Review – Glass (2019)
Directed by: M. Night Shyamalan
Written by: M. Night Shyamalan
Produced by: Jason Blum & M. Night Shyamalan
Starring: James McAvoy, Bruce Willis & Samuel L. Jackson
Release Date: January 18th 2019
I revisited Glass for review last night and I did not enjoy it. Glass is the 3rd movie in M. Night Shyamalan’s pseudo superhero trilogy following Unbreakable and Split. Unfortunately it is probably the worst movie out of the three and doesn’t live up to the twenty years of build-up it had going into it. Full spoilers will be present through this review as it’s kind of hard to discuss the film without spoiling anything.
The movie opens with what is essentially a condensed version of both Unbreakable and Split. We see Bruce Willis’ Dennis Dunn stalking criminals in his poncho and we see James MacAvoy’s Kevin Wendell Crumb keeping four young girls captured in an abandoned warehouse. The old ‘unstoppable force meets immovable object,’ trope plays out and the two of them wind up getting caught by Sarah Paulson and her team, who apparently specialise in investigating those who have delusions about having superhuman powers.
She brings the two of them to a mental hospital where she is keeping Samuel L Jackson’s Mr Glass. Sarah Paulson’s character then spends the next chunk of the movie trying to convince the three that the powers that they believe they possess is actually in their heads and there is a real-world, logical explanation to everything that they can do. This part of the film is actually pretty interesting in the ideas that it poses and I liked where the film was going at this point.
Then the third act happens and we are reminded why Shyamalan so desperately needs an editor to keep his ideas in check. There is this huge build up that takes place teasing an epic fight between Dunn and The Beast at the top of some huge brand new building in the middle of the city. Unfortunately we never get there and instead we just get some mediocre action choreography in a medium sized car park between the two.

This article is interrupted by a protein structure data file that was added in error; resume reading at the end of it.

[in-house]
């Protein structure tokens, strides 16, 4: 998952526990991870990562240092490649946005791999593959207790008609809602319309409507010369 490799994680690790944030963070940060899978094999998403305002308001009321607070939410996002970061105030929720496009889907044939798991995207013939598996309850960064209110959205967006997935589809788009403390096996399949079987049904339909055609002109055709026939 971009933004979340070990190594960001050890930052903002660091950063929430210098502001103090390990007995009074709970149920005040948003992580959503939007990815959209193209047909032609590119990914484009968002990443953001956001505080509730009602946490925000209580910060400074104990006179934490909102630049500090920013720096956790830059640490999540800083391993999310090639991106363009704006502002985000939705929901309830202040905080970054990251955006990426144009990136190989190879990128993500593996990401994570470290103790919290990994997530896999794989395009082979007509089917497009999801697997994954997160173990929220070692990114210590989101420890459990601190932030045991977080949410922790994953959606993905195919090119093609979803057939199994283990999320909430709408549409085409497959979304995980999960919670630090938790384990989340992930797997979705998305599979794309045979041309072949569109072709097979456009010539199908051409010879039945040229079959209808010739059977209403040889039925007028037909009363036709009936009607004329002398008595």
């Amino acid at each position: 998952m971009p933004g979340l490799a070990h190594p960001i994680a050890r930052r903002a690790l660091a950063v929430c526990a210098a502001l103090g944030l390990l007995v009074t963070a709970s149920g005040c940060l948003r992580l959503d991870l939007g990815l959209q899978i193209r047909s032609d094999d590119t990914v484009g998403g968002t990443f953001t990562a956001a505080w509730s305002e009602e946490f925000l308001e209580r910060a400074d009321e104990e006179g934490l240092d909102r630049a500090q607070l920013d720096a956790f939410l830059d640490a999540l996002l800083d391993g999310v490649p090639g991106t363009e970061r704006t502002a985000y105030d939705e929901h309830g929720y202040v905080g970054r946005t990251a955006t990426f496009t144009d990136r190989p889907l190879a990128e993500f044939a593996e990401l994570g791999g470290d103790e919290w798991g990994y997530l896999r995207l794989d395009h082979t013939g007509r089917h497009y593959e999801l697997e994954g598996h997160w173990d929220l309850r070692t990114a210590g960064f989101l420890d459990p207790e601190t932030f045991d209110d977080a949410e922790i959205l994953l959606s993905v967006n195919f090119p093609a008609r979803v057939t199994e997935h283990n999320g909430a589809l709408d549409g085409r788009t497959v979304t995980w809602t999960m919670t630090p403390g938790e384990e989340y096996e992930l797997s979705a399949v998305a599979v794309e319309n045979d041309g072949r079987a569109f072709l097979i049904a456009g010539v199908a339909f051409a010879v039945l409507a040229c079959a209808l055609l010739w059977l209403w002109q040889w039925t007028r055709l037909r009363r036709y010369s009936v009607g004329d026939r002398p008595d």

The whole thing ends with the fairly contrived ret-con twist that Kevin’s dad was in the same train crash that Dunn survived and Mr Glass caused, thus making Mr Glass the ‘creator,’ of both superheroes. Then the three characters die in an extremely anticlimactic fashion. The Beast breaks a couple of Mr Glass’ bones and he falls out of his wheelchair and dies, (even though this is something that we have seen happen to him in Unbreakable and he survived it.)
Then a sniper randomly shoots Kevin even though the beast is tamed by the appearance of Anya Taylor-Joy’s character, Casey from Split. He just gets shot once and dies with hardly any fanfare. Then David Dunn is drowned in a puddle as Sarah Paulson explains that she is part of a secret organisation that hunts people who believe that they are superheroes. They determine whether or not they really are superheroes through a pretty drawn-out process and then proceeds to kill them if they do in fact possess superpowers.
We also see that for some reason this group apparently only meets in crowded public restaurants in the middle of the city centre in broad daylight and have to wait until any non members of this super secret club, (that just killed 3 people in a public car park in broad daylight in front of cops and family members,) have left the restaurant before they can discuss business. Then it turns out that Mr Glass leaked the footage from the hospital security cameras online so that people would see that superheroes really do exist.
If you are someone that hasn’t seen the movie and doesn’t care about spoilers so you just read this review anyway; your brain is probably falling out of your ear after reading my description of the third act and that’s because on paper this whole sequence of events is absolutely ludicrous and the fact that no one pointed this out during the movie’s production is mind-boggling.
What a waste after two solid movies and a decent two first acts worth of build up…
There are some positives I took away though. It is as much of an absolute joy to watch James McAvoy play so many totally different characters convincingly in one scene as it was in Split, maybe even more so here as we get to see even more personalities emerge and in even quicker succession. He is an utterly phenomenal actor.
It is also cool to see Mr Glass and David Dunn after twenty years to see where they are at in their lives and how they have been spending their time since the events of Unbreakable. There are also some nice shots and camera angles in the film, (more so in the first two acts of the story,) and some nice colour scheme aesthetics going on in certain compositions that made some shots more interesting to look at.
Overall, this movie could have been so much more and in the end it throws away some really potentially interesting plot threads in favour for a few tacked on twists and gives us nothing more than a half-baked conclusion to an otherwise solid trilogy.
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